This week’s issue of the Islamic Law & Law of the Muslim World eJournal includes:
“The Limits of Liberal Inclusivity: How Defining Islamophobia Normalises Anti-Muslim Racism” by Rebecca Ruth Gould
This paper (forthcoming in the Journal of Law and Religion) responds to recent calls made within the UK Parliament for a government-backed definition of Islamophobia. It warns that this definition might fail to address the government’s own role in propagating Islamophobia through ill-considered legislation that conflates Islamist discourse with hate speech. Instead, advocacy efforts should focus on disambiguating government counter-terrorism initiatives from government management of controversies within Islam.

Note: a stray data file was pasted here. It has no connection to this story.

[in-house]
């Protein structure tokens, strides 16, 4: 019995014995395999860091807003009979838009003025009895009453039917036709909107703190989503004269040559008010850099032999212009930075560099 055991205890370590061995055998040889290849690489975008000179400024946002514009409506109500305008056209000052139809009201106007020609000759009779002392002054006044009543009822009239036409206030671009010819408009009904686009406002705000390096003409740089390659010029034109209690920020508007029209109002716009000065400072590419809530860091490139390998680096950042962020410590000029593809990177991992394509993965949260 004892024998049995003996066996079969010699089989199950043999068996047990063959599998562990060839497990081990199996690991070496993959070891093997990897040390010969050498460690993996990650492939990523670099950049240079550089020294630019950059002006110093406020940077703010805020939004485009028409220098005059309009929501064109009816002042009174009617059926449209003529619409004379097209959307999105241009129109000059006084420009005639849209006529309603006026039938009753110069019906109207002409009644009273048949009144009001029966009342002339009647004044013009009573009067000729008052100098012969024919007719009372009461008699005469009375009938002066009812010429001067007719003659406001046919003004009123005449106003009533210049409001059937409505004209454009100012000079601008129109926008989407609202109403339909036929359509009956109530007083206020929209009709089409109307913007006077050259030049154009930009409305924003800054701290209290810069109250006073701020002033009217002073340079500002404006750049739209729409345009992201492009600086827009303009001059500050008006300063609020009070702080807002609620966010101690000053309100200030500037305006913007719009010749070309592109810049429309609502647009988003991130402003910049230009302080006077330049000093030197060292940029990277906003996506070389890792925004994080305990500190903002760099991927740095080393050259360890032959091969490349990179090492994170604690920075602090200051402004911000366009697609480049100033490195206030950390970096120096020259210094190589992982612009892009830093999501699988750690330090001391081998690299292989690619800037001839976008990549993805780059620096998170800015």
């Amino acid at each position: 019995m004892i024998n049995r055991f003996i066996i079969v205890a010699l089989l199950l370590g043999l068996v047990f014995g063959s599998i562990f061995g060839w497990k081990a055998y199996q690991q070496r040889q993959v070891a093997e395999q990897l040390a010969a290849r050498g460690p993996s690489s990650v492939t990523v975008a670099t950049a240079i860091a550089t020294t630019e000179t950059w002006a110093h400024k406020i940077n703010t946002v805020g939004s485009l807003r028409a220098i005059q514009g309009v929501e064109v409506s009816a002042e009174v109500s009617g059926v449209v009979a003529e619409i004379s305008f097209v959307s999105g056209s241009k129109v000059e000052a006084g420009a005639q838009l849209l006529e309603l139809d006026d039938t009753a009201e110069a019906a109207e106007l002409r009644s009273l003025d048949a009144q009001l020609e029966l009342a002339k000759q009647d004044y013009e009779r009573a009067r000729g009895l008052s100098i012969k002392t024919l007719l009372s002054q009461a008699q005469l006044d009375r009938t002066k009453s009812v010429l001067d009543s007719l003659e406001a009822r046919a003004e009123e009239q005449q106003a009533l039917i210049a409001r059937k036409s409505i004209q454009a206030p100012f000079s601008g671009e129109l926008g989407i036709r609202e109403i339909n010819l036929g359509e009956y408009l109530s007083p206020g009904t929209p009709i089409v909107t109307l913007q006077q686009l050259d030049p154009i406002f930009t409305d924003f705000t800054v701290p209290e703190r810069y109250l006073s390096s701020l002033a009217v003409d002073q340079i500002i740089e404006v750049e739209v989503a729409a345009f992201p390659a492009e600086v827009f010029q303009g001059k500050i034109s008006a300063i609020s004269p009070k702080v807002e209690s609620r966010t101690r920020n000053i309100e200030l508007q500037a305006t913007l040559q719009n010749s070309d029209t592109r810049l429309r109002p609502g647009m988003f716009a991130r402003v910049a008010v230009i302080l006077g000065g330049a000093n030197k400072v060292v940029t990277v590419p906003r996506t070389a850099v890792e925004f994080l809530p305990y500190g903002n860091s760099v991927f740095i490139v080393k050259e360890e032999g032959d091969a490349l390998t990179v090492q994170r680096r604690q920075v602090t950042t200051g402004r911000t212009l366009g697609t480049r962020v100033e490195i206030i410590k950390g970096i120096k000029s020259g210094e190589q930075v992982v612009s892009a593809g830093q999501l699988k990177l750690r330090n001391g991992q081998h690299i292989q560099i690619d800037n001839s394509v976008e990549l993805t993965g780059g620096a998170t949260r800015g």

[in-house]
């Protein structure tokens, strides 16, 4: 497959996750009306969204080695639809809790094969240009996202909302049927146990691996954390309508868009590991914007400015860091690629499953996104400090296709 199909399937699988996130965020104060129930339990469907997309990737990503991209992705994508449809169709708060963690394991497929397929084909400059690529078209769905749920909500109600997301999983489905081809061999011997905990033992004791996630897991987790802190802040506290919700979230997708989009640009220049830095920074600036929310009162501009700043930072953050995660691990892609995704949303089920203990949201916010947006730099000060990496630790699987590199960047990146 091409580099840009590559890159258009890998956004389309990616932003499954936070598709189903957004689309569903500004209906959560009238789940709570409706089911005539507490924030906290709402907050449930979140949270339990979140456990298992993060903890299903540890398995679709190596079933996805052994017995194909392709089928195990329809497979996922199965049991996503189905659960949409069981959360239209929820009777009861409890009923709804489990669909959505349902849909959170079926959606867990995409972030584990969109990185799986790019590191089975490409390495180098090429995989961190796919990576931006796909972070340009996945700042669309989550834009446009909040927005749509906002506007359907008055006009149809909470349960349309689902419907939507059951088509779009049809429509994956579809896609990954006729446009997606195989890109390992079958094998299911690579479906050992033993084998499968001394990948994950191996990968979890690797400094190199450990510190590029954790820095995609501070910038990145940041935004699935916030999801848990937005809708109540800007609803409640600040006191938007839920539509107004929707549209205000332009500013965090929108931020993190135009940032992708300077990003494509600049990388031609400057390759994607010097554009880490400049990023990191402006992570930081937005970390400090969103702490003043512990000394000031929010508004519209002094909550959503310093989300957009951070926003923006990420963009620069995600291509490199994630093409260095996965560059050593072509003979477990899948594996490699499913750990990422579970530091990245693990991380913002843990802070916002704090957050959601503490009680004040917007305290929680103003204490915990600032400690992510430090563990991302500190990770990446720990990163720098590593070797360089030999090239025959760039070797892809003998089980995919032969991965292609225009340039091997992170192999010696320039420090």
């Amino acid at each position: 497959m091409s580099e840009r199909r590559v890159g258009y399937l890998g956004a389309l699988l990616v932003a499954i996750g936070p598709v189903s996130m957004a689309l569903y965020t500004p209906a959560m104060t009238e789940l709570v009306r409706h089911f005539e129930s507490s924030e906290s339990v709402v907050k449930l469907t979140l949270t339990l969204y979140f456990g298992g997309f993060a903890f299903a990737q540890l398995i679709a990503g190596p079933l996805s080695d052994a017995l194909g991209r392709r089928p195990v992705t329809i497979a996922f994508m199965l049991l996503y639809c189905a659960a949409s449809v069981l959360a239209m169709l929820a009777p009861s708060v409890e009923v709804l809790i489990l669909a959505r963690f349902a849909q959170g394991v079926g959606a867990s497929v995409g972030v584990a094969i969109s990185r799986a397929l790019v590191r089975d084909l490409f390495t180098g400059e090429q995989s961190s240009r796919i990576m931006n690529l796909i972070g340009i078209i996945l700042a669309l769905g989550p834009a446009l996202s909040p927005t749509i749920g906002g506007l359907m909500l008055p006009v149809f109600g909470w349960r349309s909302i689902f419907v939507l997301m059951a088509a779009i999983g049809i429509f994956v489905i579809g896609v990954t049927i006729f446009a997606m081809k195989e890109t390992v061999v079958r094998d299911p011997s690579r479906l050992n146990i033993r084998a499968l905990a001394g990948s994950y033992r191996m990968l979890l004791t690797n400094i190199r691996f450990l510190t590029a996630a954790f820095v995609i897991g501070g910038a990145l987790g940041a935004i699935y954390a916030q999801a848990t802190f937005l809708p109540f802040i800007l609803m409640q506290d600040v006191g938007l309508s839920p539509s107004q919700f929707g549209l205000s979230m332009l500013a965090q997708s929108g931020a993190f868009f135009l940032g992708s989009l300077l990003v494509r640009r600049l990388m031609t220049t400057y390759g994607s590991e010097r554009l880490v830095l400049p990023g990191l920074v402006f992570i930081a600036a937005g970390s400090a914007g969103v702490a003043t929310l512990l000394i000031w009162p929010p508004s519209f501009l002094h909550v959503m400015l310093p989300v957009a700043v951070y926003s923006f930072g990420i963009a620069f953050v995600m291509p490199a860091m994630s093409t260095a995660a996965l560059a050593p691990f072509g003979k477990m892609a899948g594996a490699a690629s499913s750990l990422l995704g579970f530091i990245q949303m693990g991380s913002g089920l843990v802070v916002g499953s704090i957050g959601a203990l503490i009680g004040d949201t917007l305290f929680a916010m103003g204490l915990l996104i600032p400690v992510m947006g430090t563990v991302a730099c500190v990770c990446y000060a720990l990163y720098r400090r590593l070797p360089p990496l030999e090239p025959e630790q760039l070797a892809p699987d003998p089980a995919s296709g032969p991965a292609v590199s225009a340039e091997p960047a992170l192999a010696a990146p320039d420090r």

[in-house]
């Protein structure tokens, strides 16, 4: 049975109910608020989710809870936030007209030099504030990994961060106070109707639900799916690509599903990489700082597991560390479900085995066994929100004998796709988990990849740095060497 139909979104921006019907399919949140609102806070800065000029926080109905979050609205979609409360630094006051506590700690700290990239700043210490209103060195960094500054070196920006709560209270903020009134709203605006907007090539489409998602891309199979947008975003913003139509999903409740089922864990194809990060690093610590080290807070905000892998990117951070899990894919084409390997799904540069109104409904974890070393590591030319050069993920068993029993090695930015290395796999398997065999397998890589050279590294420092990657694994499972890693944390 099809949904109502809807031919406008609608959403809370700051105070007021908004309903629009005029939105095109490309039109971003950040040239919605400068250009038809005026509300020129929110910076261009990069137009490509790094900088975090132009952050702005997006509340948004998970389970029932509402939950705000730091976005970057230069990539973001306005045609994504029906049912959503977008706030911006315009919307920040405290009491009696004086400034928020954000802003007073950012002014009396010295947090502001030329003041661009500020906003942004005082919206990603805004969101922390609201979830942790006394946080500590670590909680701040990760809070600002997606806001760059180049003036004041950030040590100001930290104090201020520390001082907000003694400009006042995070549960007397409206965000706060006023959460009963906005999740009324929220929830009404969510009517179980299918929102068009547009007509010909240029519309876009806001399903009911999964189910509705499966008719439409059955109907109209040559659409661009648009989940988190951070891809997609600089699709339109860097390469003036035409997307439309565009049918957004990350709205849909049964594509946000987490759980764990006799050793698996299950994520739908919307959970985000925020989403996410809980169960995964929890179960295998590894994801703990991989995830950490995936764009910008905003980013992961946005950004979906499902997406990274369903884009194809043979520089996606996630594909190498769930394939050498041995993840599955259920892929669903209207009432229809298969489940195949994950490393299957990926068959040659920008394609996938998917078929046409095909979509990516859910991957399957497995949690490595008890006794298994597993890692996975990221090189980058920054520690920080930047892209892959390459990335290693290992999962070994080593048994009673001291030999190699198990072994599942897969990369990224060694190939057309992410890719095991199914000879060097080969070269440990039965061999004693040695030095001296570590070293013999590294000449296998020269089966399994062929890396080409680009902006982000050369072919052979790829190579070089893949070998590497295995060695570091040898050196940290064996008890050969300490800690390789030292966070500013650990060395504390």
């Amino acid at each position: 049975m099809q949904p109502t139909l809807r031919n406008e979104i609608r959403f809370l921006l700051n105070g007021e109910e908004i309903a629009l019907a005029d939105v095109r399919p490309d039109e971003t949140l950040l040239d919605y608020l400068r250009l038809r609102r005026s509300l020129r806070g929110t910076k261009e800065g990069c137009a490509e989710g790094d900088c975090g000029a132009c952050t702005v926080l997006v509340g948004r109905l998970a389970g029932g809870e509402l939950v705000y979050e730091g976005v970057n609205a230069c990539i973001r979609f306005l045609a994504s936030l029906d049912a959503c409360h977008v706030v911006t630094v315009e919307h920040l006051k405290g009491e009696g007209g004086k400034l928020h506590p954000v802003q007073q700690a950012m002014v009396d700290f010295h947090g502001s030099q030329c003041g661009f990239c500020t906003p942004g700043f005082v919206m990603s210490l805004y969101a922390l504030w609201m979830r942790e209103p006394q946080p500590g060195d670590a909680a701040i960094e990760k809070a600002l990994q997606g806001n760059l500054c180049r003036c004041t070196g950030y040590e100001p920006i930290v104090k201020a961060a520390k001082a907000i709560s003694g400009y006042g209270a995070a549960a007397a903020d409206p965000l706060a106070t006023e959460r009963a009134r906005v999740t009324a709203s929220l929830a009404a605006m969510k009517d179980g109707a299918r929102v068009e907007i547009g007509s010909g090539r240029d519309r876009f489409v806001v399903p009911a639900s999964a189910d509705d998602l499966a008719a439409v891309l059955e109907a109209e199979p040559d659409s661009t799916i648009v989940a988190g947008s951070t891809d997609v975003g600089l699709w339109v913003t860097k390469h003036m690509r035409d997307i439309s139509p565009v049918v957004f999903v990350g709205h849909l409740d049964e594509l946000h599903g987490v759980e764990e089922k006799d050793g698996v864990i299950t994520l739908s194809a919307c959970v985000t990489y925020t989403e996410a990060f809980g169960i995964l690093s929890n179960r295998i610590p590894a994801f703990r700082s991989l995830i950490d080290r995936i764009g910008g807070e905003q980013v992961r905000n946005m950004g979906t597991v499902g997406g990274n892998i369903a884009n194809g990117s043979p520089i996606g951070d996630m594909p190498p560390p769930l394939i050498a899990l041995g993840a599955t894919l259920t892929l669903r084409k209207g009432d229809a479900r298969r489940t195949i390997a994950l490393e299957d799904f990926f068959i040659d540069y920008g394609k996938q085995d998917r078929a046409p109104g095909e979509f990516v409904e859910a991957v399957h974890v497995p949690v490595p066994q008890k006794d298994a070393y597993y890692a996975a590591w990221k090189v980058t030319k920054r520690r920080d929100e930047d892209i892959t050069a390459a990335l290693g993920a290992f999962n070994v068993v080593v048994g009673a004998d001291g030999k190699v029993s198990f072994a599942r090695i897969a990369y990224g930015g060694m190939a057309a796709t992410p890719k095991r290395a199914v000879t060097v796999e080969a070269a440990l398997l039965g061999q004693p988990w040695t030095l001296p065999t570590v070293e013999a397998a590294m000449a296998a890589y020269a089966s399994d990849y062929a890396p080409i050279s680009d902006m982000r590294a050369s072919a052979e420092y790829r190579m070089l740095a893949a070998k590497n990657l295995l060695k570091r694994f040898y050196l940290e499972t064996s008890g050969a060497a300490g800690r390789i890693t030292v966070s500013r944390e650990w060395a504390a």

This paper identifies some criminal justice reform measures aimed at reducing extra-judicial killings in Pakistan. It first highlights official indifference and the unconstitutional nature of extra-judicial killings. Next, it describes how judicial inquiries in Pakistan’s criminal justice system are ineffective for serving as a check on extra-judicial killings. Finally, it explores criminal trials and possible defenses, as well as offers policy recommendations for making extra-judicial killings a specific crime.